• Soft shells, on the other hand, are designed for cold, mostly dry weather, with the possibility of a light rain. They provide a layer of insulation, unlike a hardshell which primarily just blocks the wind. Soft shells are very bulky compared to most hard shells, so if I am going to wear one, I use it on a day where I can wear it all day long and then remove layers underneath it. The big advantage of a soft shell is that it is stretchy, thus being more comfortable, especially when I am hunched over in my aerobars. I have found I can wear a soft shell with the front zip open up to temps of about 55-60F.
  • Hybrids are typically found on non-cycling apparel and have a hard shell waterproof/breathable fabric on the shoulders, while putting a stretchy softshell fabric elsewhere.
  • On more temperate days, where there is no forecast of precipitation, I will wear just a wind shell only. A wind shell is usually a jacket made from thin uncoated nylon or polyester fabric. The outer layer typically has a DWR treatment which will handle a light mist but not good in a real rainstorm. Some of the newer models use 40- or 70-denier fabric this is very lightweight and can stuff into it’s own rear pocket the size of an orange.

I also may pack a pair of arm warmers and use them when I remove my long sleeve mock turtle-neck shirt. The Pearl Izumi ELITE Thermal Arm Warmer is a good model and is thicker than other brands I have tried. I don’t care for the Pearl Izumi P.R.O. Softshell Arm Warmer — it is too thick and bulky. It is about as thick as my softshell jacket.

Tip #8. Understand the difference between different kinds of jackets, i.e. soft shell, hard shell etc. Pick the best one for your ride rather than taking two of them. The big advantage of a soft shell is that it is stretchy, thus being more comfortable, especially when one is hunched over in the drops or when using aerobars. On more temperate days, where there is no forecast of precipitation, consider using only a lightweight wind shell.

Tip #9. Consider the use of aerobars. It is much warmer when you are in this tucked position as the air literally pushes out and around your body, instead of hitting your chest and face which will cool your core.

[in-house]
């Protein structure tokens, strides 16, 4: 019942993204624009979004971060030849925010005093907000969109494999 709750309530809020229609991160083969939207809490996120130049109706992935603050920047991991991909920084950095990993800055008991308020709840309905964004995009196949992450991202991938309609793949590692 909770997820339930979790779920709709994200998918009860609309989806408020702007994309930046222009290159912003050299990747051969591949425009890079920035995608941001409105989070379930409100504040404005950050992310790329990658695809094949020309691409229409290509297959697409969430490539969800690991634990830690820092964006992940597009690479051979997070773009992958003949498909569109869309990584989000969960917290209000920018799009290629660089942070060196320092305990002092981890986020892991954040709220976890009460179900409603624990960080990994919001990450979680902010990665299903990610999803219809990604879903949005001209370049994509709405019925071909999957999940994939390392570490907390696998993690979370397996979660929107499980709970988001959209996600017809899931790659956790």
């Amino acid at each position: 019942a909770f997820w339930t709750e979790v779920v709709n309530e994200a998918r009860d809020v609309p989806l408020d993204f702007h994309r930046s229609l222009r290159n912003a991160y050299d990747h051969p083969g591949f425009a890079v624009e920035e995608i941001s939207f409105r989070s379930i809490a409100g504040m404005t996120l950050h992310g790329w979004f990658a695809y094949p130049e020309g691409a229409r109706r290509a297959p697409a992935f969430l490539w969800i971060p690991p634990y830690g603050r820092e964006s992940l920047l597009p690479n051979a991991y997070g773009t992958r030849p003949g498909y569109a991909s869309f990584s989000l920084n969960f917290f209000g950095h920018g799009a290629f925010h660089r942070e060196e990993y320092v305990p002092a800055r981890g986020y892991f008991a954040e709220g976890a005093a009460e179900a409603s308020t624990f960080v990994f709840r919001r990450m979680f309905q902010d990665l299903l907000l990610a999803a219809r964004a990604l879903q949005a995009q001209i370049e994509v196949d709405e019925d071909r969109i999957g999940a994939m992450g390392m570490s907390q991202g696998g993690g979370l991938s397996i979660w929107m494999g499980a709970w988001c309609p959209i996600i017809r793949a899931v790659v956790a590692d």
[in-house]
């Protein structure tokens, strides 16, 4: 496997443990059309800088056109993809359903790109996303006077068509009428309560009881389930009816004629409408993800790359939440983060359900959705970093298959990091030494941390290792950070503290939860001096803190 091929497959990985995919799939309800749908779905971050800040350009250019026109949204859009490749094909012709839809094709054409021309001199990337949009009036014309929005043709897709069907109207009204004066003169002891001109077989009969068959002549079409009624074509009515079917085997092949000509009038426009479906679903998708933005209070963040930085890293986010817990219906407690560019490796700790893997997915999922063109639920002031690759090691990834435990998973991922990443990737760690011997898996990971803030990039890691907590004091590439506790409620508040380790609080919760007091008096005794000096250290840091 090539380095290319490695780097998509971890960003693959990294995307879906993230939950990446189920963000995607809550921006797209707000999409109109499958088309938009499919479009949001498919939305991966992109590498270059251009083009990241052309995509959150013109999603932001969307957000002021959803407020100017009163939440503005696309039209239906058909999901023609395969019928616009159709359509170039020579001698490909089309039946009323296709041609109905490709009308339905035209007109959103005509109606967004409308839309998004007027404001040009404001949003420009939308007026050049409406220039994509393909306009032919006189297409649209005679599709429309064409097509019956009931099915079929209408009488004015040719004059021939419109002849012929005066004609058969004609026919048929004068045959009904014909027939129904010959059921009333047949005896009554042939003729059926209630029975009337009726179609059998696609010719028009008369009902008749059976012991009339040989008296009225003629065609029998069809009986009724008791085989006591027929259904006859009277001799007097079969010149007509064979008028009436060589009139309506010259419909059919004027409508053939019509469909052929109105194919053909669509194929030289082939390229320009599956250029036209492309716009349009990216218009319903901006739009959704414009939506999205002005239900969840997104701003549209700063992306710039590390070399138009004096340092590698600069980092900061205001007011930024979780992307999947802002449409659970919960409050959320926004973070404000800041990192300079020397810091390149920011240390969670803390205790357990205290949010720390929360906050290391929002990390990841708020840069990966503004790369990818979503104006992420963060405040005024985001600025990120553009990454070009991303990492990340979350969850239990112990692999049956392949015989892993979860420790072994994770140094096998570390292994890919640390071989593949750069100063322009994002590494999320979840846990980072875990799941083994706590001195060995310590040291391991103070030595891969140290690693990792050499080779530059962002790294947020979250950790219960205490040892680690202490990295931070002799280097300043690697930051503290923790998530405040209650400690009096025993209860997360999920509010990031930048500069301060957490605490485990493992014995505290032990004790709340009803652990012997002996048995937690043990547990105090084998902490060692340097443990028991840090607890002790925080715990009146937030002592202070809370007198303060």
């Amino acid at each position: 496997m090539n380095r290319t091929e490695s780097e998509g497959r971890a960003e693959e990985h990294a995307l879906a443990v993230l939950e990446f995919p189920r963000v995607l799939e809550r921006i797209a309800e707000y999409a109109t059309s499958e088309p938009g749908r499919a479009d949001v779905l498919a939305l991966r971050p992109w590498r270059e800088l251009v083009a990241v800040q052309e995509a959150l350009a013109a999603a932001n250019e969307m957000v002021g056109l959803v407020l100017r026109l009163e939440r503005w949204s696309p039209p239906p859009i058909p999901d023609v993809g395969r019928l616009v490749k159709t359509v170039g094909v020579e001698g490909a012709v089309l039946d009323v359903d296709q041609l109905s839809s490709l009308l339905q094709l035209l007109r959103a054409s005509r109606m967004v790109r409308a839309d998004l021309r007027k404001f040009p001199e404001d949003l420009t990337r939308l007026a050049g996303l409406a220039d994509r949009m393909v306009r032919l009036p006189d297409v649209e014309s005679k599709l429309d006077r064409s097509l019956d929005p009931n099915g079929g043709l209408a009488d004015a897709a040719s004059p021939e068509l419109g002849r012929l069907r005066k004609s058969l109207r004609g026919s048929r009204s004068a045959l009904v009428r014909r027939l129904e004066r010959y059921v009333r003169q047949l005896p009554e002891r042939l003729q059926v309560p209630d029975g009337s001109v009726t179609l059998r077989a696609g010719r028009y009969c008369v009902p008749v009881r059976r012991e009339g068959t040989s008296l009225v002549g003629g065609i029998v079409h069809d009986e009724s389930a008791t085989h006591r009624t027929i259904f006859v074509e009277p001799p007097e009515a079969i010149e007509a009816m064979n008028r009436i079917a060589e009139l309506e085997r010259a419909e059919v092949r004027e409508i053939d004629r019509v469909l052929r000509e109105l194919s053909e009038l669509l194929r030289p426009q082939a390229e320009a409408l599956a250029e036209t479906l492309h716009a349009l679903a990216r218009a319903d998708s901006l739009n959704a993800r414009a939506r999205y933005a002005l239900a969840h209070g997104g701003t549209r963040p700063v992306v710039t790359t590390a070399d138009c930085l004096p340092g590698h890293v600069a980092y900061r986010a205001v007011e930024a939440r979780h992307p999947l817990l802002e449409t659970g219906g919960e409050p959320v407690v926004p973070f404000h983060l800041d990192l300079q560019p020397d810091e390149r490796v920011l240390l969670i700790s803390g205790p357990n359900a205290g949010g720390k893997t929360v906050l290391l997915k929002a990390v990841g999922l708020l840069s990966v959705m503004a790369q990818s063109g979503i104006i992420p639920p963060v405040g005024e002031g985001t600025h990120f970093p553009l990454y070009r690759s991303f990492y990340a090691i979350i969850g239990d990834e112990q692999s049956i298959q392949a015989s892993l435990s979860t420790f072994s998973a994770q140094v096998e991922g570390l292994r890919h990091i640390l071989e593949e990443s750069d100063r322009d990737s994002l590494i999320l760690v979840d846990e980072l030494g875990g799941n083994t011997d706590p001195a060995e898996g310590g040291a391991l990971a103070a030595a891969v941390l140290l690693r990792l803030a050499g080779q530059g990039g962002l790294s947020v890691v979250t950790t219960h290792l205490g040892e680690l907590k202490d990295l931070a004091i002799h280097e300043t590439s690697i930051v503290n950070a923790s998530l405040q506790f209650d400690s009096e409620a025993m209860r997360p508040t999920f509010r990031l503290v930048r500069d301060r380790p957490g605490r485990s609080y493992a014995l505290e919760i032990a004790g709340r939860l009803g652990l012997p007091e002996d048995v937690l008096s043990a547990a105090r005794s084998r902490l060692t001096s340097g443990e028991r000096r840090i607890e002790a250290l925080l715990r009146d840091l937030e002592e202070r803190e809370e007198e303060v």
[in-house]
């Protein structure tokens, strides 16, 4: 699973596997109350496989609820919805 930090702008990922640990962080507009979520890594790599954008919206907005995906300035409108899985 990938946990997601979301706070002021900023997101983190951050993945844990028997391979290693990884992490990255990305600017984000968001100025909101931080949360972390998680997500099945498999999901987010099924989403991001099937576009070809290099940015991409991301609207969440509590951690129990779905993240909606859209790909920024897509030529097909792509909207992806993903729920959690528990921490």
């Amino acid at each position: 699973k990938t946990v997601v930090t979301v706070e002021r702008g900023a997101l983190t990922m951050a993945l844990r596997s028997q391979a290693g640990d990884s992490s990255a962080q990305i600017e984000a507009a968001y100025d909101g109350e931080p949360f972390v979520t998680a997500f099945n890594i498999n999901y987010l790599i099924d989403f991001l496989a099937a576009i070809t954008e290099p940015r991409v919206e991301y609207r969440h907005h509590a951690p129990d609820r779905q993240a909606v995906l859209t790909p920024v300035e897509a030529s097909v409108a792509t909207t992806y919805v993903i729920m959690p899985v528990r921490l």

Tip #10. Cycle with a friend or group. Drafting behind someone will increase your warmth.

Cold and Rainy Conditions

The coldest conditions I have ridden in are those nasty spring rides with lots of rain. If the low temperatures are around 35-45F and it is raining heavily for multiple hours…it can be game-over for me. I have not found the perfect solution for keeping my hands and feet warm in such conditions. I use a waterproof/breathable helmet cover, with a tail down the back to protect my neck and wear a hat that covers my ears. I suppose a pair of BarMitts would work for my hands, assuming I spent most of my time upright and not in the aerobars. But my feet? I have used thin “rain only” waterproof booties and it seems that over time, the rain will seep through, near the sole, despite a tight fit. My best solution has been using a thin (1.5-2mm) pair of neoprene socks. Maybe a pair of the insulated cycling shoes/boots might help, along with a pair of gaitors to prevent the water from entering from the top. I don’t own full length fenders for my long distance bike and I’m sure that would help.


As a randonneur, I have a goal of riding at one 200 km ride each month of the year. This generally takes all of the daylight which is available on any given day in December, so I have to move quickly to avoid any cold night riding. The rides in December, January and February are of course the roughest and necessitate the clothing and equipment mentioned above. The coldest I have ridden, with the above gear, is on day that started out at 17F and later to rose to 40F. If the forecast is colder than that, I drive 2-1/2 hours to southern Utah (or further to Las Vegas) where the elevation is lower and the temps are 20-30 degrees warmer. My biggest problem, as might suspect, is keeping my toes, hands and ears warm. I suppose I could purchase some of the winter-specific cycling shoes, but I have not yet investigated the useful temperature range of them. Keeping my fingers warm is another issue and the use of lobster-style gloves or electric-battery heated gloves would be necessary.